The focus is on interactivity, inclusivity and transparency — much valued elements by this generation. Videos showing “real” stories of how Gap clothing is designed and manufactured in their redesigned “start-up look” LA design studio, will be released on blogs and social media websites, making them available to influential bloggers and other social media mavens. The videos will appear on websites frequented by the young crowd such as Daily Candy, Hulu, Pandora and Rolling Stone. Even the traditional aspects of the campaign have social, digital tweaks in that Gap’s new print ads will feature real-live people dressed in Gap clothes found on the street, in places from NY and Texas to Manchester, England and Nakameguro, Japan, for they will direct people to the online videos.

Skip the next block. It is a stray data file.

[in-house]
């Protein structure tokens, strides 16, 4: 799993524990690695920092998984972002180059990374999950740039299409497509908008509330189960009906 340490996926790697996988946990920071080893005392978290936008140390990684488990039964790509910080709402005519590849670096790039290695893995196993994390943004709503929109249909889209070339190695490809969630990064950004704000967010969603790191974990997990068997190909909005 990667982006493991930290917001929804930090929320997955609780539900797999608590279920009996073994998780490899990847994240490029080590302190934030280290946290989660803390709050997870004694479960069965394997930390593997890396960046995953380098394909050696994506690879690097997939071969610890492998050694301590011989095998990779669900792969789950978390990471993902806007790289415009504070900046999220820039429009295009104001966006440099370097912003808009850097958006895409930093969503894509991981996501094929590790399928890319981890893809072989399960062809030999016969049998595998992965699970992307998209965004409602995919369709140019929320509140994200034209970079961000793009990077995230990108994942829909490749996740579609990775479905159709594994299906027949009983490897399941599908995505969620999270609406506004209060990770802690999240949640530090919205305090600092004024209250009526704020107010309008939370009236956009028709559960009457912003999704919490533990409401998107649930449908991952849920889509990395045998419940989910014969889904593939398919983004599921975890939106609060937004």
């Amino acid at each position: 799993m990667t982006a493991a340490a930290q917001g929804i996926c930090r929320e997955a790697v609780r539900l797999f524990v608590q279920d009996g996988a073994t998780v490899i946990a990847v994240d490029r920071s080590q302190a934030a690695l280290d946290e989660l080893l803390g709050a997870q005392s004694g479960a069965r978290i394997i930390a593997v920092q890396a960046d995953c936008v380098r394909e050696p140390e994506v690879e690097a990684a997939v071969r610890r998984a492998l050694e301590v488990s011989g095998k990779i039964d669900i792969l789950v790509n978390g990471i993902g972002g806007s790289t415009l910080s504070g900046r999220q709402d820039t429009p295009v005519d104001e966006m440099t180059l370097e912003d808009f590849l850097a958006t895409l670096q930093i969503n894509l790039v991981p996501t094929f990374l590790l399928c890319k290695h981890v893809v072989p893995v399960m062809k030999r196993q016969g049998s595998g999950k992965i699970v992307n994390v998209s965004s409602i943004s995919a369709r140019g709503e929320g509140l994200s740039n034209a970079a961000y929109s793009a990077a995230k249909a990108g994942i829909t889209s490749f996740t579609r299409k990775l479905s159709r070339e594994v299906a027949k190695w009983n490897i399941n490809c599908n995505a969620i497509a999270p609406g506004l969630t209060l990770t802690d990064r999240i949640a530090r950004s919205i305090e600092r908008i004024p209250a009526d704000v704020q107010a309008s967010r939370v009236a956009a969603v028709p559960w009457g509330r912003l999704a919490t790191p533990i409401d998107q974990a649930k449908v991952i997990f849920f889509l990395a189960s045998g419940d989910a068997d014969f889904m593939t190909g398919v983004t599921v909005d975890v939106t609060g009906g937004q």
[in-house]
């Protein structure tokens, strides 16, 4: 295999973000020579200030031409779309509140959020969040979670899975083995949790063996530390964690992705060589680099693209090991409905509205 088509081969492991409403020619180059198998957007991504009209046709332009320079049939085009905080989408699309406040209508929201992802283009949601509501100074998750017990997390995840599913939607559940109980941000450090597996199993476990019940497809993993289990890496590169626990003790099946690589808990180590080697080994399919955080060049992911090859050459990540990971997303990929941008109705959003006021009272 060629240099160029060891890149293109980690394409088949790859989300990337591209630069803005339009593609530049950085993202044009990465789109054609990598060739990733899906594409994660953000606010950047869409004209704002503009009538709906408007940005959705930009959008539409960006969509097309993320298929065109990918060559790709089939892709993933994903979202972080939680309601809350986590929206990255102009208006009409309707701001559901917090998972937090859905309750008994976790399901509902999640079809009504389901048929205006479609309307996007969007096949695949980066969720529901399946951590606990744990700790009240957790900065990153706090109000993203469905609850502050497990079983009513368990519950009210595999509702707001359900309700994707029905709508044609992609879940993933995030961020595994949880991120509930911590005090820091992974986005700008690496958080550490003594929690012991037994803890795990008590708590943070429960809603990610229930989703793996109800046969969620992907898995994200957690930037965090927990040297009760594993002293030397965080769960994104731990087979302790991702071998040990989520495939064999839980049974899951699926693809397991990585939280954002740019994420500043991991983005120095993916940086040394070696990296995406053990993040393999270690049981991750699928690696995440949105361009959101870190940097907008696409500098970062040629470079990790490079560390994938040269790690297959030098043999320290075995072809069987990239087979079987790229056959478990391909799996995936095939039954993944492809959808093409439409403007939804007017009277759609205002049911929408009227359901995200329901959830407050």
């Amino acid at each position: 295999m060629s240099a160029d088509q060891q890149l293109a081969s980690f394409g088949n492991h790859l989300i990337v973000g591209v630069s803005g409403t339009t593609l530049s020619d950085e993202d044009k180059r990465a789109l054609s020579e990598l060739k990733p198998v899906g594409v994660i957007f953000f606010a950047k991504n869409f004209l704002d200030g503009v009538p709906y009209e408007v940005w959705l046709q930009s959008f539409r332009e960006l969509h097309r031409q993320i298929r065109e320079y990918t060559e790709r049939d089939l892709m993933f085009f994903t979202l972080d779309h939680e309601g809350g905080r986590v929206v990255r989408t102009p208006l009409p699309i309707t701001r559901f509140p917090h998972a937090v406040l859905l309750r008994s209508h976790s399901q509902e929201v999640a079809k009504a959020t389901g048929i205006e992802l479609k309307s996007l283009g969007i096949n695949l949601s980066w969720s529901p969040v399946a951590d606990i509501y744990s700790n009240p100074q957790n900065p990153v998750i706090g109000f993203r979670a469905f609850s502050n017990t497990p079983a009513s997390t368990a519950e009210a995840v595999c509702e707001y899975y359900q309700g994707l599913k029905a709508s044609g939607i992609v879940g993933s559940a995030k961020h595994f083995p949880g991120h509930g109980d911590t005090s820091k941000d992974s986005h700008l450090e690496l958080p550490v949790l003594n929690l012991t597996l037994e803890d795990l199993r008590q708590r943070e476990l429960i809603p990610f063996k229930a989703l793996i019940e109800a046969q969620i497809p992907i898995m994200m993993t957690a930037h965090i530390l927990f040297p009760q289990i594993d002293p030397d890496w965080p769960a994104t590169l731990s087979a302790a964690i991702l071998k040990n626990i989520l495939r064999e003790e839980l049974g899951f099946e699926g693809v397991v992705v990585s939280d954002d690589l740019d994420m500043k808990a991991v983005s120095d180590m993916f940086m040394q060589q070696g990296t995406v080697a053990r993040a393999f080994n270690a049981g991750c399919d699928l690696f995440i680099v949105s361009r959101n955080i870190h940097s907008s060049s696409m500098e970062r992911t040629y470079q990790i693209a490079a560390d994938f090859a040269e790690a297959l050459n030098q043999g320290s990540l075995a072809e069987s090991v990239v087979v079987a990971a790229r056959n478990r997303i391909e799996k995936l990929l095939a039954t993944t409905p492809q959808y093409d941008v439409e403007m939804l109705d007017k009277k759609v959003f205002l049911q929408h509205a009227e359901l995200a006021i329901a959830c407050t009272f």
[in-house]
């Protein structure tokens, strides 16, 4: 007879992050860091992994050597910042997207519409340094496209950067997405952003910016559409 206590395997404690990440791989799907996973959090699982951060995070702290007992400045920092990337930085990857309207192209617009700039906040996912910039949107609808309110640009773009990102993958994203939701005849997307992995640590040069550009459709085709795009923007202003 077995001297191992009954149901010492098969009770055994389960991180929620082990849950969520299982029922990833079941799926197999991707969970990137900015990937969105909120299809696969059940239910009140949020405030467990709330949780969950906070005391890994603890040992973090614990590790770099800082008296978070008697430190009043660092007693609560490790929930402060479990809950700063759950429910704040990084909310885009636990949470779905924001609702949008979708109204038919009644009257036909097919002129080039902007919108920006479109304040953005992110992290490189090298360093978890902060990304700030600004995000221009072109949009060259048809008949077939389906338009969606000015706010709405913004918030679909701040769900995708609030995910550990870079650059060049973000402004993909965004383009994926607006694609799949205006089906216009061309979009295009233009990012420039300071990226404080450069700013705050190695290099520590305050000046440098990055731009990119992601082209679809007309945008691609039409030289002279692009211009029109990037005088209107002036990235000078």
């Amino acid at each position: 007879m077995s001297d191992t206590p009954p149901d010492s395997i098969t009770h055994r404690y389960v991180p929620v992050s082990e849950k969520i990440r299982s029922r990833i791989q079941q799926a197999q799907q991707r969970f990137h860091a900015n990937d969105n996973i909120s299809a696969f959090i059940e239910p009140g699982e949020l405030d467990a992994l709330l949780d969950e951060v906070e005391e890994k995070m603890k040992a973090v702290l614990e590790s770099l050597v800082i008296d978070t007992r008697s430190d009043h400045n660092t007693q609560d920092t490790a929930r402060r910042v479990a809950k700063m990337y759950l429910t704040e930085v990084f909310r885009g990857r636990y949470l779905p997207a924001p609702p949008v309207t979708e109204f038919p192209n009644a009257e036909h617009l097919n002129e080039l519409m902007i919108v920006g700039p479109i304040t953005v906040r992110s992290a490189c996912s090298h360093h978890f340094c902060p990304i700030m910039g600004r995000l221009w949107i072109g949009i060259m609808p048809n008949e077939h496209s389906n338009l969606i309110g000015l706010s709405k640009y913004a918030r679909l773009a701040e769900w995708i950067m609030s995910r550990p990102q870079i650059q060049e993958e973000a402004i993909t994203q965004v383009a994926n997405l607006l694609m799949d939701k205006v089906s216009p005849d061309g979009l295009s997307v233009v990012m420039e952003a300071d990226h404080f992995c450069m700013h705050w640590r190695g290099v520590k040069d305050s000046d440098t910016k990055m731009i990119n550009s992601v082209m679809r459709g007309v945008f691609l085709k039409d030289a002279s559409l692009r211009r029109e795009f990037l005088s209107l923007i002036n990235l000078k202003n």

But the Gap is not above using some time-honored lures, as in feeding people. Taco trucks will be parked in front of stores in major U.S. cities, some with celebrity chefs on board who will create gourmet concoctions at cheap prices and offer free food to anyone wearing Gap clothing, And yes, the photographer will be waiting to take their pictures of anyone wearing Gap clothing for the Gap’s Facebook and Twitter pages.
Clearly, Millenials will decide for themselves if the Gap is to become a cool brand once again. But wouldn’t it be cool for the marketing “poster child” of 2010 to now roll out a marketing template for engagement that other manufacturers could adopt as their own?
It’s always true that a good idea bears repeating…